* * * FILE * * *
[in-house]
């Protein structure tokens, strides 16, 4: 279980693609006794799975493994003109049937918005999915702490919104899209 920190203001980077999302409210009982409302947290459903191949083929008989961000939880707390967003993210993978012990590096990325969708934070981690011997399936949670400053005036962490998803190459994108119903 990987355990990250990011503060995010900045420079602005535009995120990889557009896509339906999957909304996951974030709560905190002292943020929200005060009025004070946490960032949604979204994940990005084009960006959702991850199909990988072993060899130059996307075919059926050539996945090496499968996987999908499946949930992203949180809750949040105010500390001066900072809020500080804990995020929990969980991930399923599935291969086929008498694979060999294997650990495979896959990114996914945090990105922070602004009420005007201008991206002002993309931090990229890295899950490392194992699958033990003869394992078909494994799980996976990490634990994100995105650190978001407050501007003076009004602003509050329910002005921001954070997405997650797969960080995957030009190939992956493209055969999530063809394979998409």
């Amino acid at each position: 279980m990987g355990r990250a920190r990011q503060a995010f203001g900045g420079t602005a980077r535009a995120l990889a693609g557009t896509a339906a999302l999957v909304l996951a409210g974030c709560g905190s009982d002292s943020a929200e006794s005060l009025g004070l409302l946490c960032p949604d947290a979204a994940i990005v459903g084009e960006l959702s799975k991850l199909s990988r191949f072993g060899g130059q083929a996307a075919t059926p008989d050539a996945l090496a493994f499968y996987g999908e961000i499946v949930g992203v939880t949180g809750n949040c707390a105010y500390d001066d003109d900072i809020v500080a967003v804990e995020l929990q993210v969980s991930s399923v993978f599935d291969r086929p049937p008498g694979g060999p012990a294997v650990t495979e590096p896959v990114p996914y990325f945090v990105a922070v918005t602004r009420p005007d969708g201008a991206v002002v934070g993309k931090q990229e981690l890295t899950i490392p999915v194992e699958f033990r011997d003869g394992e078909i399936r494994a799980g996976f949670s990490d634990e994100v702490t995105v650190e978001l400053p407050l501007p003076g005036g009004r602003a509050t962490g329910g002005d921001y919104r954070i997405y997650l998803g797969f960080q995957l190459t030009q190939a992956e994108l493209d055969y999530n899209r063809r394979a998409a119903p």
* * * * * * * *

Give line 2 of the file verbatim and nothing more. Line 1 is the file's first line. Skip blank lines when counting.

């Protein structure tokens, strides 16, 4: 279980693609006794799975493994003109049937918005999915702490919104899209 920190203001980077999302409210009982409302947290459903191949083929008989961000939880707390967003993210993978012990590096990325969708934070981690011997399936949670400053005036962490998803190459994108119903 990987355990990250990011503060995010900045420079602005535009995120990889557009896509339906999957909304996951974030709560905190002292943020929200005060009025004070946490960032949604979204994940990005084009960006959702991850199909990988072993060899130059996307075919059926050539996945090496499968996987999908499946949930992203949180809750949040105010500390001066900072809020500080804990995020929990969980991930399923599935291969086929008498694979060999294997650990495979896959990114996914945090990105922070602004009420005007201008991206002002993309931090990229890295899950490392194992699958033990003869394992078909494994799980996976990490634990994100995105650190978001407050501007003076009004602003509050329910002005921001954070997405997650797969960080995957030009190939992956493209055969999530063809394979998409």